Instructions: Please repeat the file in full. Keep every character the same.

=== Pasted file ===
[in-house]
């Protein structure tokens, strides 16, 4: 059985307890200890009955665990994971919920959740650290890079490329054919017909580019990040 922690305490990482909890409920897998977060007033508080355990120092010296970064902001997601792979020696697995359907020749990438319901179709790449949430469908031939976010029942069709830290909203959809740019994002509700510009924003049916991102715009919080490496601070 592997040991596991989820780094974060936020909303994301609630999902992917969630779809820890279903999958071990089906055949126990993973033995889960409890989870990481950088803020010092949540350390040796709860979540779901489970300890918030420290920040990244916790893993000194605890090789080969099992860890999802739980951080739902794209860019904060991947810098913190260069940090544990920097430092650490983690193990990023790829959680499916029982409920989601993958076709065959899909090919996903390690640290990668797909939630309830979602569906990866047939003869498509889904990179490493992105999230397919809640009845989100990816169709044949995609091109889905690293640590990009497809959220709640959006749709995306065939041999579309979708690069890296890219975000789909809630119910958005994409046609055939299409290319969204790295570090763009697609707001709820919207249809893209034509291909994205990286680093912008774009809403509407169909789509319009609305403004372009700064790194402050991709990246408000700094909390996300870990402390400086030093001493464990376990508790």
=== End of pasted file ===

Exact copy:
[in-house]
């Protein structure tokens, strides 16, 4: 059985307890200890009955665990994971919920959740650290890079490329054919017909580019990040 922690305490990482909890409920897998977060007033508080355990120092010296970064902001997601792979020696697995359907020749990438319901179709790449949430469908031939976010029942069709830290909203959809740019994002509700510009924003049916991102715009919080490496601070 592997040991596991989820780094974060936020909303994301609630999902992917969630779809820890279903999958071990089906055949126990993973033995889960409890989870990481950088803020010092949540350390040796709860979540779901489970300890918030420290920040990244916790893993000194605890090789080969099992860890999802739980951080739902794209860019904060991947810098913190260069940090544990920097430092650490983690193990990023790829959680499916029982409920989601993958076709065959899909090919996903390690640290990668797909939630309830979602569906990866047939003869498509889904990179490493992105999230397919809640009845989100990816169709044949995609091109889905690293640590990009497809959220709640959006749709995306065939041999579309979708690069890296890219975000789909809630119910958005994409046609055939299409290319969204790295570090763009697609707001709820919207249809893209034509291909994205990286680093912008774009809403509407169909789509319009609305403004372009700064790194402050991709990246408000700094909390996300870990402390400086030093001493464990376990508790």